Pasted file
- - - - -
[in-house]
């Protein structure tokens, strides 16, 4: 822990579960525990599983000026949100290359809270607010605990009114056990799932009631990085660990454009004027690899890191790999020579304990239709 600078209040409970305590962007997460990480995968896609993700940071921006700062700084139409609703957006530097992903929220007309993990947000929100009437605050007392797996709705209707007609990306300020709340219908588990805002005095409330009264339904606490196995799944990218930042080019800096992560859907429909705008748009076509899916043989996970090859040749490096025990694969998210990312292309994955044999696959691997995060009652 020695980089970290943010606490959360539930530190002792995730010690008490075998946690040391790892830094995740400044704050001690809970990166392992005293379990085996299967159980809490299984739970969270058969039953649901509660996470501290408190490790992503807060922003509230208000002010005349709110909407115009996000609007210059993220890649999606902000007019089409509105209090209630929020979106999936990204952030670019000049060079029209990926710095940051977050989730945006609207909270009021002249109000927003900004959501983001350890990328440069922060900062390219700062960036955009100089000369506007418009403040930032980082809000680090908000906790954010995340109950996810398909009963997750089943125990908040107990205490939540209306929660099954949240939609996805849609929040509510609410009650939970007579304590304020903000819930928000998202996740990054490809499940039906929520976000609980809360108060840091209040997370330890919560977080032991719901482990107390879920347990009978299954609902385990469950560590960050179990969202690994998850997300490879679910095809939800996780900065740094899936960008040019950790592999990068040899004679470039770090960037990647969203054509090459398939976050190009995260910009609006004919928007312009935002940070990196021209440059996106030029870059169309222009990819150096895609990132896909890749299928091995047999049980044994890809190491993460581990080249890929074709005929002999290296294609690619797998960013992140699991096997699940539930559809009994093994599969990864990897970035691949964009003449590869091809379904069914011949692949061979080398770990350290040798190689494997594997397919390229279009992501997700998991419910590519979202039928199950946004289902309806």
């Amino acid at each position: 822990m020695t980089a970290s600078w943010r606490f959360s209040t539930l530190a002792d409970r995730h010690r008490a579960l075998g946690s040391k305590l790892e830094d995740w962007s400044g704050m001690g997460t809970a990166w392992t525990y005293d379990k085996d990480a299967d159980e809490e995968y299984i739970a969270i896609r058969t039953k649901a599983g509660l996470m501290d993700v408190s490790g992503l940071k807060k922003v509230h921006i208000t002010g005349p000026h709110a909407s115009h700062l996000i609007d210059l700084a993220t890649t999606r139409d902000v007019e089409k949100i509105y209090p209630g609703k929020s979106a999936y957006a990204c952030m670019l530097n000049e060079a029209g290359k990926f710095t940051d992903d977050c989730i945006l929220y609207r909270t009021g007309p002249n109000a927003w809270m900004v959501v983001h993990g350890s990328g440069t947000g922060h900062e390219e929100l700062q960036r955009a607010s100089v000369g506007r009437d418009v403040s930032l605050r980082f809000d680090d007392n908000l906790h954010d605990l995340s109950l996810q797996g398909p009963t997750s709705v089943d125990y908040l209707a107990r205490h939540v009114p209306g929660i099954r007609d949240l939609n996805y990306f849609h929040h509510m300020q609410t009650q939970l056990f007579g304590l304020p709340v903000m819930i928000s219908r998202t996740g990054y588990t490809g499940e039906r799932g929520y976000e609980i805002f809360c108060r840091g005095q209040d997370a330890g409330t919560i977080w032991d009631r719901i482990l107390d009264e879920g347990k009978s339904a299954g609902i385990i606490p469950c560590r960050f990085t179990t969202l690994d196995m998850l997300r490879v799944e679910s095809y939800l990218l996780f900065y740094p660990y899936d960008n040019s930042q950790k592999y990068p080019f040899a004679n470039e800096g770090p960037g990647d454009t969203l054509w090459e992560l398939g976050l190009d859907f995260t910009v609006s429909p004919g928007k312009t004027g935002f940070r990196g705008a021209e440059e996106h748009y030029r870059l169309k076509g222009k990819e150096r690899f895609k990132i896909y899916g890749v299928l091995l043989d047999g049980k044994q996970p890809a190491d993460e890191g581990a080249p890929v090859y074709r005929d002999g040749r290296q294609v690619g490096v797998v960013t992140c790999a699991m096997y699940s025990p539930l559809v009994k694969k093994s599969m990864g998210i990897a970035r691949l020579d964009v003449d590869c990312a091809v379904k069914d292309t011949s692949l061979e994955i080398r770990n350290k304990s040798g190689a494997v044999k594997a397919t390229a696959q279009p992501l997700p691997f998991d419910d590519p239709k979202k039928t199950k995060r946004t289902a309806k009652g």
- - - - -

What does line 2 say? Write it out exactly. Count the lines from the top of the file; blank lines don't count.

């Protein structure tokens, strides 16, 4: 822990579960525990599983000026949100290359809270607010605990009114056990799932009631990085660990454009004027690899890191790999020579304990239709 600078209040409970305590962007997460990480995968896609993700940071921006700062700084139409609703957006530097992903929220007309993990947000929100009437605050007392797996709705209707007609990306300020709340219908588990805002005095409330009264339904606490196995799944990218930042080019800096992560859907429909705008748009076509899916043989996970090859040749490096025990694969998210990312292309994955044999696959691997995060009652 020695980089970290943010606490959360539930530190002792995730010690008490075998946690040391790892830094995740400044704050001690809970990166392992005293379990085996299967159980809490299984739970969270058969039953649901509660996470501290408190490790992503807060922003509230208000002010005349709110909407115009996000609007210059993220890649999606902000007019089409509105209090209630929020979106999936990204952030670019000049060079029209990926710095940051977050989730945006609207909270009021002249109000927003900004959501983001350890990328440069922060900062390219700062960036955009100089000369506007418009403040930032980082809000680090908000906790954010995340109950996810398909009963997750089943125990908040107990205490939540209306929660099954949240939609996805849609929040509510609410009650939970007579304590304020903000819930928000998202996740990054490809499940039906929520976000609980809360108060840091209040997370330890919560977080032991719901482990107390879920347990009978299954609902385990469950560590960050179990969202690994998850997300490879679910095809939800996780900065740094899936960008040019950790592999990068040899004679470039770090960037990647969203054509090459398939976050190009995260910009609006004919928007312009935002940070990196021209440059996106030029870059169309222009990819150096895609990132896909890749299928091995047999049980044994890809190491993460581990080249890929074709005929002999290296294609690619797998960013992140699991096997699940539930559809009994093994599969990864990897970035691949964009003449590869091809379904069914011949692949061979080398770990350290040798190689494997594997397919390229279009992501997700998991419910590519979202039928199950946004289902309806």